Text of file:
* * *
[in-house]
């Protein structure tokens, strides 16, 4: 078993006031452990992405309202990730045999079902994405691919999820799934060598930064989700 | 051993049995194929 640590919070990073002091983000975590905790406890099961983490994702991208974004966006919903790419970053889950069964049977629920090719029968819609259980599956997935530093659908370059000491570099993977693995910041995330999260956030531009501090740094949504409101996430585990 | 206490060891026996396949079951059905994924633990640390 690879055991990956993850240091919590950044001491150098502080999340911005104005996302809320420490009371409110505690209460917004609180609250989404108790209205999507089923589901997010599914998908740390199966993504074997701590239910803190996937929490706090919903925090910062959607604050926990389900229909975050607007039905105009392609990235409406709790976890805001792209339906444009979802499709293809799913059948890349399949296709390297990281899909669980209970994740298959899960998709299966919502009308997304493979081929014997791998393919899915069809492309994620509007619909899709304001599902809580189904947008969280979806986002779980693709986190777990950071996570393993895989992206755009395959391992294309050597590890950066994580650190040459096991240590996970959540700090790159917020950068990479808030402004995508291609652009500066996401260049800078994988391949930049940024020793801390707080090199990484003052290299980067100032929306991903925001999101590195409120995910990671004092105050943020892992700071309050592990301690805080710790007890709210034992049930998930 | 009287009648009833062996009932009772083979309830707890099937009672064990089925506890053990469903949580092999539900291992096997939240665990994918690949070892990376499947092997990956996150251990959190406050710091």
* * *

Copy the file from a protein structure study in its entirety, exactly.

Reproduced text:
[in-house]
């Protein structure tokens, strides 16, 4: 078993006031452990992405309202990730045999079902994405691919999820799934060598930064989700 | 051993049995194929 640590919070990073002091983000975590905790406890099961983490994702991208974004966006919903790419970053889950069964049977629920090719029968819609259980599956997935530093659908370059000491570099993977693995910041995330999260956030531009501090740094949504409101996430585990 | 206490060891026996396949079951059905994924633990640390 690879055991990956993850240091919590950044001491150098502080999340911005104005996302809320420490009371409110505690209460917004609180609250989404108790209205999507089923589901997010599914998908740390199966993504074997701590239910803190996937929490706090919903925090910062959607604050926990389900229909975050607007039905105009392609990235409406709790976890805001792209339906444009979802499709293809799913059948890349399949296709390297990281899909669980209970994740298959899960998709299966919502009308997304493979081929014997791998393919899915069809492309994620509007619909899709304001599902809580189904947008969280979806986002779980693709986190777990950071996570393993895989992206755009395959391992294309050597590890950066994580650190040459096991240590996970959540700090790159917020950068990479808030402004995508291609652009500066996401260049800078994988391949930049940024020793801390707080090199990484003052290299980067100032929306991903925001999101590195409120995910990671004092105050943020892992700071309050592990301690805080710790007890709210034992049930998930 | 009287009648009833062996009932009772083979309830707890099937009672064990089925506890053990469903949580092999539900291992096997939240665990994918690949070892990376499947092997990956996150251990959190406050710091």